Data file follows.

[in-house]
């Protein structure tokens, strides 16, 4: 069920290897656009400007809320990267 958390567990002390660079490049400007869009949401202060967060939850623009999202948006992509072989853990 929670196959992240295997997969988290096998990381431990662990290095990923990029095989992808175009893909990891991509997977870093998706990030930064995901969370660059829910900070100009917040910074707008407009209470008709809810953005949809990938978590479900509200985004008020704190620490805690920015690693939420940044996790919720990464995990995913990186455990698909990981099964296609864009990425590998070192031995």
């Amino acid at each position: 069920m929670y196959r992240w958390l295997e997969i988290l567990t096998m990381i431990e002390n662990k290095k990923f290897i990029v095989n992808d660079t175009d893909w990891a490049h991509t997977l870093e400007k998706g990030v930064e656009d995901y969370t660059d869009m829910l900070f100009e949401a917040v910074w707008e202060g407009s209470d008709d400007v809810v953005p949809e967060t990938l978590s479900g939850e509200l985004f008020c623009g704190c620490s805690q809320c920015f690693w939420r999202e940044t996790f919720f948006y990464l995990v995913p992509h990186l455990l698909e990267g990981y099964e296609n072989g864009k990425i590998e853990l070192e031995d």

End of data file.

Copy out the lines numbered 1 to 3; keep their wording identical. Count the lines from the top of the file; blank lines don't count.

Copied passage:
[in-house]
């Protein structure tokens, strides 16, 4: 069920290897656009400007809320990267 958390567990002390660079490049400007869009949401202060967060939850623009999202948006992509072989853990 929670196959992240295997997969988290096998990381431990662990290095990923990029095989992808175009893909990891991509997977870093998706990030930064995901969370660059829910900070100009917040910074707008407009209470008709809810953005949809990938978590479900509200985004008020704190620490805690920015690693939420940044996790919720990464995990995913990186455990698909990981099964296609864009990425590998070192031995």
């Amino acid at each position: 069920m929670y196959r992240w958390l295997e997969i988290l567990t096998m990381i431990e002390n662990k290095k990923f290897i990029v095989n992808d660079t175009d893909w990891a490049h991509t997977l870093e400007k998706g990030v930064e656009d995901y969370t660059d869009m829910l900070f100009e949401a917040v910074w707008e202060g407009s209470d008709d400007v809810v953005p949809e967060t990938l978590s479900g939850e509200l985004f008020c623009g704190c620490s805690q809320c920015f690693w939420r999202e940044t996790f919720f948006y990464l995990v995913p992509h990186l455990l698909e990267g990981y099964e296609n072989g864009k990425i590998e853990l070192e031995d």